Having been on both sides of the poverty line, I can unequivocally state that this country's welfare system needs a drastic rethink.

It has been three years since I needed government benefits, but it's difficult to shake loose the stigma. I'm probably what Centrelink constitutes as a success story, as I'm now employed, but as someone who has lived it, I know that life below the poverty line perpetuates some serious social barriers that are difficult to climb over.

In my day to day, I work with the poorest in Australia in their times of crisis, providing financial assistance and helping them navigate the burden of poverty. The system needs to change. So much so, that we even have an uber-liberal in John Howard pushing for an increase, which would represent the first increase since the 1960s.

As of July 2017, the poverty line was measured at $518 per week, which leaves the standard Newstart recipient $355 below it each fortnight. It's a staggering hole to climb out of. It's barely enough to afford the non-negotiables. The often uttered mantra is to give away the luxuries, but no-one possesses that. Life under the Centrelink's line looked like skipping my university classes on to get free vegetables and bread at the local community centre; it looked like getting vouchers and loans or anything to pay for my bills, as my utility funds went to the fines I had been accused of skipping the train to attend job interviews well beyond my local area.

We did it, because we had to do it. We did it, because we were told to.

Poverty becomes a cycle, and it was only when I was free from it (and worked with it) that I did see how large its rotation is. All too often I've seen my clients spiral uncontrollably into debt because their rego was due, because their kid had a growth spurt, or the costs of sending that child to school suddenly shot up.

From within the system, I started to see how the department of social services looked to reduce the provision of services that allows one to finish studies. I still see it now. The at-risk charged penalties for not attending job seeker appointments, drifting further from financial (and mental) stability as a result.

We've all heard the logical suggestion to "get a job", right? Seems pretty straightforward, until you realise that this country is in the midst of a job deficiency crisis, a country that offers one job opening for every 17 job seekers. This lack of jobs breeds underemployment.

I was fortunate to gain employment in community service, but even in the luckiest of countries, these services possess limited resources to address the most at risk, the homeless. Even though the public loudly chant "What about our own backyard!?" when discussion of asylum seekers or foreign aid arises, we fail miserably at looking after our own. If you happen to receive any sort of benefit, your ability to compete in the rental market is severely hampered. You get what you can get, which is often too far from amenities, schools, transport. Often, you're priced out, your applications are rejected; then what?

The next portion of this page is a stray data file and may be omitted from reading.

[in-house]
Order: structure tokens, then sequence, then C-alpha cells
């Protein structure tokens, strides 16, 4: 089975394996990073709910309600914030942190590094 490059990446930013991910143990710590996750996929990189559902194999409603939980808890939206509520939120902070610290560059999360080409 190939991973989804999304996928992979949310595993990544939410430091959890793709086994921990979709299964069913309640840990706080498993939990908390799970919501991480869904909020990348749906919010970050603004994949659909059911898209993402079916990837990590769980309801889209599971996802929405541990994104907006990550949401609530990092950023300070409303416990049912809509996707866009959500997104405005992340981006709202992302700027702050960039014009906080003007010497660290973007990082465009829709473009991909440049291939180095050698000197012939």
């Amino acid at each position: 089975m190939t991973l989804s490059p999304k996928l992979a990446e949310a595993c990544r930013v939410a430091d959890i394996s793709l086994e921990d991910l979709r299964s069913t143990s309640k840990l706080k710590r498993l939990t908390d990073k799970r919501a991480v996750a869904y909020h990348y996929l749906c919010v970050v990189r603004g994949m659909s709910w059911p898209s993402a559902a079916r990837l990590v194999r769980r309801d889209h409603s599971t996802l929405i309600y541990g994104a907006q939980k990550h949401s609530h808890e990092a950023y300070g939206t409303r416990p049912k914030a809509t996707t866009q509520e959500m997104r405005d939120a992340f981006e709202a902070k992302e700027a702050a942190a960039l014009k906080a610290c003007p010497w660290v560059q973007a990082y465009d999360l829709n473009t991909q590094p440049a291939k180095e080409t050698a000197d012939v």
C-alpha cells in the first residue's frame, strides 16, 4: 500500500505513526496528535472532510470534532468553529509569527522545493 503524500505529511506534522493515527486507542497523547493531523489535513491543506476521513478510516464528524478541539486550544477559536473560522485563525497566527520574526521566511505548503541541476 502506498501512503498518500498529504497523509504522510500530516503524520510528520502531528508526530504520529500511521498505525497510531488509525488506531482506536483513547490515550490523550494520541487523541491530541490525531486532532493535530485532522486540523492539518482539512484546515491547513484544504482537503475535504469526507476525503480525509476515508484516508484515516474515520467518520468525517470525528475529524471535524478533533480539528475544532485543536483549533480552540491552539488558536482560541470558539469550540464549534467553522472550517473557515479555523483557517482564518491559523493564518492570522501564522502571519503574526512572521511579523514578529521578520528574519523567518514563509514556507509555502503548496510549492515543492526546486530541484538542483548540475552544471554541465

So, more than needing to "fix" the issue of homelessness, we need to prevent it. We need compassion for families who end up living in their cars, in caravan parks or on friends' couches. This is crucial in how we address our government that currently holds little regard for the poor. This is how we exercise democracy and put forth pressure for fairer policies for working class Australia as well as the disabled and mentally unwell.

The most concerning theme I observe working with Australians surviving under the poverty line is those who are poor due to sickness. Receiving a disability pension requires a lot of information, and you're often rejected on your first application. It sounds grim, but the cost of your treatment, medication or therapy is put to the side while your application is prodded. It is a huge ask of an unwell Australian to live below the poverty line, or put their health aside to manage extra external conditions that have been set.

I am not an expert, and I don't know how to solve all these problems, but I can tell you what I've seen: the experience of giving people a dignifying income that allows for all necessities to be paid and planned for, all of which would make a difference to the majority of welfare recipients who are living from week to week.

Welfare is a security net, and something a developed population should be proud to contribute to. One never knows when someone they love or even themselves may need a soft place to land. All recipients of Centrelink deserve dignity, and nobody in this country should be forced below the poverty line.

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